Amma was the toughest to cast. We contacted people and auditioned their domestic maids. But none of them had the energy that we required for Amma. Then we found a lady at Andheri station (in suburban Mumbai), and we trained her. But the only problem with her was that she had a drinking problem. She would drink in the day as well, and that made it difficult for her to work on her accent. She had a strong Marathi accent.
Around the same time, two costume assistants had seen an old lady named Farukh Jaffer, who had a small role in Swades. We found her accidentally. She is not a trained actor.
'It is easier to shoot in a village than in a city'
There is this scene in which you see children on a merry-ground, laughing. It s my favourite scene because that sequence was made on the edit. When we shot it, it was a very intense scene. It was very silent that day. It was also the end of the film, so it almost felt as if we are actually shooting Budhiya s death.
Then, there s the last scene where Dhaniya and Budhiya are talking to each other. It s a scene that brings you back to square one. It s a scene with which the film began. It s so defeating at the end. It s the most brutal scene which says that there is no hope at the end of it all.
I also liked the scene when they discover that Natha died in the hospital. When Nandita and Deepak were doing their piece to the cameras and Deepak ends at yeh raat bharat varsh ke liye bahut bhaari guzregi. That is a very powerful moment of the film.
Then, when Natha and Budhiya are walking back from Hydapur s house. It s a wide shot. Even in the first half of the film, you will see that these people are continuously walking. That s what villagers do. They walk. So it s my favourite sequence where I am trying to capture how much they walk.
How difficult was it to shoot in a village?
It is easier to shoot in a village than in a city. In the city, you would get traffic, you would need permissions, need to manage the crowds... So shooting in the village was relatively peaceful.
After the first few days, the locals did not get hassled with the camera and equipment. They were not staring into the camera. Every time I would shout silence, the kids around would yell and make sure everyone was silent. They were very helpful.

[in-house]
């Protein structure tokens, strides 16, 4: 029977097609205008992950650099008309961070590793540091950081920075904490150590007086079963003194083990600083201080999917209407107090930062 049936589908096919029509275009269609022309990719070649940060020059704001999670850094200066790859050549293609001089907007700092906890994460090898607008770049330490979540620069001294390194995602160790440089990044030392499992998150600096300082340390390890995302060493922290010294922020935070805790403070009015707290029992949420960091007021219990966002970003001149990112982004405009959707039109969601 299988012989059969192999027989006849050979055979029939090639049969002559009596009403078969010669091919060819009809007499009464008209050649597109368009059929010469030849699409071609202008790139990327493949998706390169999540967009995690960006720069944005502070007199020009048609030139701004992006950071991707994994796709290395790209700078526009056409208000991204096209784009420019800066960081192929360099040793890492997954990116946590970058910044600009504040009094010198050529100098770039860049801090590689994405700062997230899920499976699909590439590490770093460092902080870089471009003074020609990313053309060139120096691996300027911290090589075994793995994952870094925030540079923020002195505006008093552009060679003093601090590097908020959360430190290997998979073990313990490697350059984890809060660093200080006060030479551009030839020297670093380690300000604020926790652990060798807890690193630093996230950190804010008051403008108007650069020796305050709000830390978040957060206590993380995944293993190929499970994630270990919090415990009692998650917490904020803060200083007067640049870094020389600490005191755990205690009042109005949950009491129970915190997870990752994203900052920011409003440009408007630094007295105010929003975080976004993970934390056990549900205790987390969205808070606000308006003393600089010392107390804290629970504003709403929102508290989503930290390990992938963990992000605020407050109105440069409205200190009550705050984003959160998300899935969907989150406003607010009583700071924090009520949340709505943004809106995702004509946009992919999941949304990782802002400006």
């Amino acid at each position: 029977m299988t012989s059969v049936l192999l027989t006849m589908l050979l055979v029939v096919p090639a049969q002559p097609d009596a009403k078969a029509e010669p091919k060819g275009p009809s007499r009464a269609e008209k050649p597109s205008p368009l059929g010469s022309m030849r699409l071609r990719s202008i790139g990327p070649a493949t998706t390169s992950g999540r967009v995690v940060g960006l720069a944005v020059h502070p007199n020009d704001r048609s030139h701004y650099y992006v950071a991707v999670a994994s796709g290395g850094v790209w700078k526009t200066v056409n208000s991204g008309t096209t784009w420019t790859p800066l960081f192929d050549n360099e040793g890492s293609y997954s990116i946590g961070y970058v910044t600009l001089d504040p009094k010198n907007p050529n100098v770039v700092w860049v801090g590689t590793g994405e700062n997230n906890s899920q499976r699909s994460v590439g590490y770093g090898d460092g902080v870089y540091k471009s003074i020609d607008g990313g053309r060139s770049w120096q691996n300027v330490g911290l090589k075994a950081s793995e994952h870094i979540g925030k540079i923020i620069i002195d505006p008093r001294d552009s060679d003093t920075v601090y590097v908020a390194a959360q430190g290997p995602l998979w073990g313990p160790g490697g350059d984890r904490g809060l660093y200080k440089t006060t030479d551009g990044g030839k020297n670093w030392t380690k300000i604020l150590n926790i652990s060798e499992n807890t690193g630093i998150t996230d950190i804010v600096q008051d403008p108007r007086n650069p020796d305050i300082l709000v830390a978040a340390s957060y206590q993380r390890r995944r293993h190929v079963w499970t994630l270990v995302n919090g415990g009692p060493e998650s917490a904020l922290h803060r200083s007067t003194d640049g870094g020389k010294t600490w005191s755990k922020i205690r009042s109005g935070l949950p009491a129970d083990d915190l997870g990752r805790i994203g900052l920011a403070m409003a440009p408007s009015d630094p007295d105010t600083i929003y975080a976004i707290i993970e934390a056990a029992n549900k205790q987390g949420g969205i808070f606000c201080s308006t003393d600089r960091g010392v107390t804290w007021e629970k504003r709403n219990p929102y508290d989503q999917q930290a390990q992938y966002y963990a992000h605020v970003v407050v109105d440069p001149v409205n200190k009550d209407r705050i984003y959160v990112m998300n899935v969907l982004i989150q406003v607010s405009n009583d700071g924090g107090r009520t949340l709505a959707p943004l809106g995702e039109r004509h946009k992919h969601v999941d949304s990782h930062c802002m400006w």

But the terrain was difficult and it was extremely hot. The village is on a slant so by end of the shoot, our knees ached.
We had very basic arrangements there. We barely used a vanity van. There were two basic toilets for everyone. We ate together with the villagers. That also helped to have the sense of community, and it worked.
'I never wanted to be a film director'
Aamir has been a very good producer. Mehmood and I are not professional filmmakers and are not from Mumbai. We did not have regular contacts in Mumbai. Aamir has a lot of clout. He also put in a lot of trust in ua, and gave us freedom to make the film. Aamir supported us throughout
Did you always want to be a filmmaker?
I never wanted to be a film director. That happened by accident. I studied History at St Stephen s College, Delhi, and then did a human rights course at Jamia University. Later, I joined NDTV because that seemed like the most logical thing to do. I worked in the production department for four years, and then became a reporter in Mumbai. After that, I quit after because I wanted to make documentaries.
During this time, I also got involved in reviving Dastangoi, the dead art form of storytelling in Urdu, along with Mahmood.
Where does Anusha Rizvi go from here? Will you take up a commercial venture next?
I am open to everything. For now, I just want to take a break. This film has taken a long time to get made, and has taken a lot of effort.